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I want to check if 2 variables are the same and if so, echo a string. Is this possible within a concatenation? And to do it without creating a separate function?


$var = 'here is the first part and '. ( $foo == $bar ) ? "the optional middle part" .' and the rest of the string.'


Note, I'm looking to see if there is a way to do it without the : ''. A "binary operator" if you will.

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Yes, the e.g. above doesn't work. – Andrew Tibbetts Mar 1 '13 at 17:33
you cannot use ternary statement without : part. why you don't want to use it? – Marko D Mar 1 '13 at 17:37
It's superfluous—just looking to shorten things up. And sate my OCD. – Andrew Tibbetts Mar 1 '13 at 17:38
up vote 10 down vote accepted

Don't try to shorten things up too much. You need that : '' in order for things to work.

Use (condition) ? "show when true" : "" to display an optional text depending on the condition. A ternary operator is named that way because it consists of 3 parts.

$var = 'here is the first part and '. (( $foo == $bar ) ? "the optional middle part" : "") .' and the rest of the string.';
share|improve this answer
well, you were few sec quicker. – Marko D Mar 1 '13 at 17:35
@MarkoD But the OP actually changed the question to say "without the : ''". – Antony Mar 1 '13 at 17:36
Thanks. I kinda knew this before I posted but hopefully this will help others avoid years of never finding a definite answer. – Andrew Tibbetts Mar 1 '13 at 17:43
I still wish there was a 'binary operator' for if only. :) – Andrew Tibbetts Mar 1 '13 at 17:46
@AndrewTibbetts If you like "binary operator": $var = 'here is the first part and '; $foo !== $bar || $var.= "the optional middle part"; $var .=' and the rest of the string.'; This doesn't really shorten things up at all. – Antony Mar 1 '13 at 17:56

If the question is "Can I do it without the colon and empty quotes?" The answer is no you cannot. You must have the closing :'' and it is best to use paren's to clarify your desires.

$var = 'here is the first part and '.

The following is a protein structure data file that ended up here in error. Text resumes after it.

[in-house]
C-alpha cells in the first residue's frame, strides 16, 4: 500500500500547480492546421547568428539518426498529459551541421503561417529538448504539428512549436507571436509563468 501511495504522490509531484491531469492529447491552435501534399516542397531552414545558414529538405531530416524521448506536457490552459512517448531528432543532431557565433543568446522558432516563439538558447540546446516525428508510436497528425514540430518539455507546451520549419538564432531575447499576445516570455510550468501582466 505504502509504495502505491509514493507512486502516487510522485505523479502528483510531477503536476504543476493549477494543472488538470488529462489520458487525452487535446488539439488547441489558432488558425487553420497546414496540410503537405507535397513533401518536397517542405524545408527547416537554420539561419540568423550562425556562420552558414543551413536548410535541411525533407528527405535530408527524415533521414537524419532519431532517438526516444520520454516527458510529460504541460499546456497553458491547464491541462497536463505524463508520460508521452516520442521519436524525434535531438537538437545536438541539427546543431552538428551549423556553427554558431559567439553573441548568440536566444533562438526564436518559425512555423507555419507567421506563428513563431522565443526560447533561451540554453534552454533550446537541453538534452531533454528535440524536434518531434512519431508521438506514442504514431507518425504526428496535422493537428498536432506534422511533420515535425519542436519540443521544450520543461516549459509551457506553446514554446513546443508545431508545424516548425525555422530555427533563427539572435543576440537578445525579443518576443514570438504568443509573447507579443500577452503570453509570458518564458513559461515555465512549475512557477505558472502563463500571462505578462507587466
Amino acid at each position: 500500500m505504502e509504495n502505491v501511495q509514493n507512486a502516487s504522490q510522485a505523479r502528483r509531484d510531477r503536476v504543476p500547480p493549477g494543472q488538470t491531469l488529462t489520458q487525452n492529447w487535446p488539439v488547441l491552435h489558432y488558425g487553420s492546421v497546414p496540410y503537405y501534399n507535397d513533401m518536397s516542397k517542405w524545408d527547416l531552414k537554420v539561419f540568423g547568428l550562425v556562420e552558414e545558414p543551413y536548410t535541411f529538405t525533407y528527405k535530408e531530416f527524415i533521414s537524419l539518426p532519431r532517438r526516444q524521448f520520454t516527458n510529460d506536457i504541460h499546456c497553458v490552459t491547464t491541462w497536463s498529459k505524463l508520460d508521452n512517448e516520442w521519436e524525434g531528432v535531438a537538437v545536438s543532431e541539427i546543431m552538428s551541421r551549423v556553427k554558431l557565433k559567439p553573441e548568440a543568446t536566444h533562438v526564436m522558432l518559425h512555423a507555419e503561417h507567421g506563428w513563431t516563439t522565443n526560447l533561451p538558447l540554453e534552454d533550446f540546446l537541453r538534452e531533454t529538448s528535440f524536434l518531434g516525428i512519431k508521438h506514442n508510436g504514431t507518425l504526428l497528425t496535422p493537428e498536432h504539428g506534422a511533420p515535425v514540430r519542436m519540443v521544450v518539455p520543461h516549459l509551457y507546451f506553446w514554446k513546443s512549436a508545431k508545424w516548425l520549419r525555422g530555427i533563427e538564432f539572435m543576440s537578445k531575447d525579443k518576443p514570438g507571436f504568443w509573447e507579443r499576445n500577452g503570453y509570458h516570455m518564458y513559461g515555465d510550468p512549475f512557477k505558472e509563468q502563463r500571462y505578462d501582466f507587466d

(( $foo == $bar ) ? "the optional middle part":'') .
       ' and the rest of the string.'

I think the biggest problem here is that you're trying to do things inline. This basically boils down to the same process and does not use an unclosed ternary:

$var = 'here is the first part and ';
if( $foo == $bar ) $var .= "the optional middle part";
$var .= ' and the rest of the string.';

Whereas this is another way to accomplish the same goal without needing to worry about conditionals breaking the string:

$middle = '';
if( $foo == $bar ) $middle = ' the optional middle part and';
$var = sprintf('here is the first part and%s the rest of the string.',$middle);

Now, if you are going to be needlessly clever, I suppose you could do this instead:

$arr = array('here is the first part and',
             '', // array filter will remove this part
             'here is the end');
// TRUE evaluates to the key 1. 
$arr[$foo == $bar] = 'here is the middle and';
$var = implode(' ', array_filter($arr));
share|improve this answer

ternary operator syntex is as follows

(any condition)?"return this when condition return true":"return this when condition return false"

so in your string it should be like this

$var = 'here is the first part and '.( ( $foo == $bar ) ? "the optional middle part":"") .' and the rest of the string.'

which means your conditions is missing else past and operator precedence

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